A Typical Day
It’s 2 in the afternoon on a Sunday when I see Mei-Lian, my landlady’s Gardner, squatting beside the bushes outside my apartment. A quiet 60-something woman from Mainland China, she greets me with a warm, “hay-wo.” She’s holding a pair of long arm plant clippers in one hand and fresh plant cuttings in the other. Over the years, I’ve noticed that she’ll prune a plant that’s not overgrown but ignore the one beside it with dead leaves. I glance at the blooming Bougainvillea just to her right and feel a slight shiver run up my spine. The thought crosses my mind that it could be the next victim of Mei-Lian’s hit-and-miss pruning approach.
I moved into my current apartment from the unit below, despite it being smaller and more expensive, in part because of the view of this Bougainvillea. I loved how its cinnamon-magenta flowers fill the left side of the window, blocking my view of the Hollywood Squares-like apartment complex across the street.
“Hello,” I say back to Mei-Lian with a slightly forced smile. Normally, I’m happy to see her but the thought of my Bougainvillea getting over-pruned triggers a kind of rigidity inside me. I go inside my apartment and pour a glass of chilled green tea, hoping my mood will do the same – chill. But for good measure, decide to call my landlord to check that he remembers our agreement that the Bougainvillea not be cut down. Minutes later, after a short but pleasant conversation with him, I’m assured by him our agreement still stands. Relieved, I go take a nap.
Thirty minutes later a buz saw wakes me up with a jolt. It can’t be…I think to myself, rushing outside in a surreal combination of post-nap daze and hyper-alertness.
“What are you doing!!?” I yell, “This bush doesn’t need pruning!!”
Mei-Lian, standing at the top of her ladder, moving the saw through the Bougainvillea from left to right, turns it off to answer me. Smiling she says, “is k, is k…bett now.”
Enraged and a bit nauseas, I can taste the bitterness of adrenaline. “What are you doing!!!!???,” I repeat, in the vain hope that words, if conveyed with intensity, can be as effective as actual physical action to stop her in her tracks.
But it’s no use. With a nervous laugh, she turns on the saw and finishes the job until the once blooming beauty is reduced to a woody nub.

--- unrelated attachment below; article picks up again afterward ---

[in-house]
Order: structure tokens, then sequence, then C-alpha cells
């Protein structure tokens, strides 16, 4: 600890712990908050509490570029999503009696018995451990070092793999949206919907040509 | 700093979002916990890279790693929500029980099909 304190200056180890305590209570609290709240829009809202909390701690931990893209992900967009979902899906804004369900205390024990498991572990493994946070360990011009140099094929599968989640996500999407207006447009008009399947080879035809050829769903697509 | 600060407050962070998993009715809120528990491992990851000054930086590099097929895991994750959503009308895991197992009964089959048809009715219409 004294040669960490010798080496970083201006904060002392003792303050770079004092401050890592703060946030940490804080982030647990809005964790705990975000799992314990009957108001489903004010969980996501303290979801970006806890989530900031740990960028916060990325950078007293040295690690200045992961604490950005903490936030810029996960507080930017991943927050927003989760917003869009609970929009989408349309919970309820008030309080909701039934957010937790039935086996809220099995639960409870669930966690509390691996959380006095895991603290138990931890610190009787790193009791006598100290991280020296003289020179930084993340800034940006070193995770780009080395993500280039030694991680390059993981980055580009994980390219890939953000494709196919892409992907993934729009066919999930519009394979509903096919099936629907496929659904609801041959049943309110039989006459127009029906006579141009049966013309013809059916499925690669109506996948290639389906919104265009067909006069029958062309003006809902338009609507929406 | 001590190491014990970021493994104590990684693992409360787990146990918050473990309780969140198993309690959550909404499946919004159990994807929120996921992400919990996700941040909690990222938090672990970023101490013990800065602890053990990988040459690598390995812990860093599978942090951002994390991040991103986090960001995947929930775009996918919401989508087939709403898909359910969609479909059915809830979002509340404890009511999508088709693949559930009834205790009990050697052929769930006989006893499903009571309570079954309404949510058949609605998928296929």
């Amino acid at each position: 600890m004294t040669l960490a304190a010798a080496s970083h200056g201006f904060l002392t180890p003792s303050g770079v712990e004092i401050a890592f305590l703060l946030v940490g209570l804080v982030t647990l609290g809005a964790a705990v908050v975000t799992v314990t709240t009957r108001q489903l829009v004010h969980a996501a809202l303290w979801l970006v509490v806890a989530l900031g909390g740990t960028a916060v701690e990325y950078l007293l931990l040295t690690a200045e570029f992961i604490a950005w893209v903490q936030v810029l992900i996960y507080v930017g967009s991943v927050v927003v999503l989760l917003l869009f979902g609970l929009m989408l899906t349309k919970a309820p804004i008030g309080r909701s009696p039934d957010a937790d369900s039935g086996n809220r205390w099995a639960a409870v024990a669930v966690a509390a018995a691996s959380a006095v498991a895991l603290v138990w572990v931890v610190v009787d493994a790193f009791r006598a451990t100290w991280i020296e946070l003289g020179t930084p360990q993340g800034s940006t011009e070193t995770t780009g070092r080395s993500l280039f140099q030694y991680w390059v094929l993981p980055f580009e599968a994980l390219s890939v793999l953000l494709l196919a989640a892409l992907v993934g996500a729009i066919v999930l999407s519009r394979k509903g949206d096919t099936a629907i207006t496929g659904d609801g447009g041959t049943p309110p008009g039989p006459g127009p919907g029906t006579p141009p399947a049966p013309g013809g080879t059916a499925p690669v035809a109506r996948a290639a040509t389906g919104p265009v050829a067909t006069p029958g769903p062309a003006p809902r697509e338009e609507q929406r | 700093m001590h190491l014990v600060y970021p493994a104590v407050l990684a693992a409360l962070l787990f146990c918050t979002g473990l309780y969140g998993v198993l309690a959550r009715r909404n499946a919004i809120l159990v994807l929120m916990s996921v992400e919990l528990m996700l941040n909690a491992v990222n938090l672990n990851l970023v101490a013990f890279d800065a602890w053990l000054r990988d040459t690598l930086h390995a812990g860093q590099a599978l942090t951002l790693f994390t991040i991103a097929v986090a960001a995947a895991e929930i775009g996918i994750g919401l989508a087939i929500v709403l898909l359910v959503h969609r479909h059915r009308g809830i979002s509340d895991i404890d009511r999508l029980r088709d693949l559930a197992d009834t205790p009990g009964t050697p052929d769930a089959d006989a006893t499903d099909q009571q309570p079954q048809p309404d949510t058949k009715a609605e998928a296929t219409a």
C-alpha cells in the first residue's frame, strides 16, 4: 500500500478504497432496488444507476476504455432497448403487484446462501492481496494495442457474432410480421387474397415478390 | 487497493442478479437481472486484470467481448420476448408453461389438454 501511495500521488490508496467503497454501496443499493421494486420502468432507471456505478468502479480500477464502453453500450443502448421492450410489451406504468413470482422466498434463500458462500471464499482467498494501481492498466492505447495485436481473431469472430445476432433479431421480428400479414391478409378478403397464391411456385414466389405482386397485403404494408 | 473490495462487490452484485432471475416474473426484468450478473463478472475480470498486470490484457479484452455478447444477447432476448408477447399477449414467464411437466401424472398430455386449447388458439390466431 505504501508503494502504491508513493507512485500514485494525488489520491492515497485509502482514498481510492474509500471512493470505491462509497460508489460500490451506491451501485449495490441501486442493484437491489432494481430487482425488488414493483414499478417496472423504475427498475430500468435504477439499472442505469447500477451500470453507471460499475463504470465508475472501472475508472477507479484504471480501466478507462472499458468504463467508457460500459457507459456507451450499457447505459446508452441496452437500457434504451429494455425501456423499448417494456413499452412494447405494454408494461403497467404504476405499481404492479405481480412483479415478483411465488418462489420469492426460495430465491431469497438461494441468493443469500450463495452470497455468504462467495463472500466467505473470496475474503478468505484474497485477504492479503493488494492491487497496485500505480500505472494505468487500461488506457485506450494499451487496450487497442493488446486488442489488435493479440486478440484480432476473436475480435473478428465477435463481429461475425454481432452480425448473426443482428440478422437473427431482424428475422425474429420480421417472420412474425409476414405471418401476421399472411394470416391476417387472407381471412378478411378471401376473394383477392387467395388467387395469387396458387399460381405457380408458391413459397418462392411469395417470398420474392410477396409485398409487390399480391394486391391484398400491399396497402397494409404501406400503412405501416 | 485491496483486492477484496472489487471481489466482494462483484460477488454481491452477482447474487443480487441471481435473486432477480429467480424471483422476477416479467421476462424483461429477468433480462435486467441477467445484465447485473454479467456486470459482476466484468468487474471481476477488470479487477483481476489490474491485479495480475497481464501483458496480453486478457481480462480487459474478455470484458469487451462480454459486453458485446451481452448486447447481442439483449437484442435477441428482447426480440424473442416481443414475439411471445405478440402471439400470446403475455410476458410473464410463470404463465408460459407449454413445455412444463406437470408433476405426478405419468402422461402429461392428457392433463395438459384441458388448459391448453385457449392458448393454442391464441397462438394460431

I walk away, feeling betrayed and disrespected. How could this happen? I had an agreement? I went back to my apartment, dropped onto my couch and sobbed, feeling unheard, disrespected and powerless to protect something I cherished. I thought bad things. Hurtful things. I knew that Mei-Lian was not malicious, and that there may well have been a miscommunication between her and the landlord. (In fact, this turned out to be the case).
In thinking about it a short time later, I don’t know what was more painful, not having control to stop someone from doing something that was hurtful, or feeling rage toward a peaceful and gentle person.
Her action, whether wrong or right, brought out the worst in me. I got a taste of the animal within. I think this is what was MOST painful, that the thing that enraged me, Mei-Lian’s unwillingness to stop an action that was causing distress, was the very thing that I did toward her in response.
During our interaction and moments afterward, I continued a verbal assault on Mei-Lian in my mind. At one point, even referring to her as “those kind of people don’t care…”
Thinking further, I realized that by framing our interaction in terms of them/us I felt better about myself.
What an ugly and important thing to see in myself, how easy and convenient it is to objectify another person so I can feel better. Not a great moment for me, but actually a really useful moment to remember.
Slippery Slope to Intolerance
Isn’t this a kind of slippery slope from indifference to intolerance that can lead to hate and even hurtful action. Slippery because the smallness of it makes it so subtle, as to tell oneself – I’m only human, I have the right to be upset…blah, blah, blah. And there’s truth to that, a lot of truth. I am only human – we are all only human. Feeling emotions is are part of being human.
It’s what happens after that, the story we tell ourselves and hold on to over time that’s the tricky part. The slippery part.
Have you ever noticed that it’s often victims who speak up against injustice – as they should. But the voice that’s often missing is that of the bully accepting responsibility.
Would that change, I wonder, if more of us saw our part early on?
Time Heals All Wounds If…
They say time heals all wounds. Maybe so. But I think in order for that to happen, we have to be diligent to try and see our part BEFORE and INSTEAD of blaming others. We have to take care to not hold on to the boxes we put others in. It’s our choice whether or not we keep them there in our mind and hearts.
As of today, the Bougainvillea has completely grown back. But as for my pride, I’m working to keep it pruned, not to a woody nub, but not overgrown.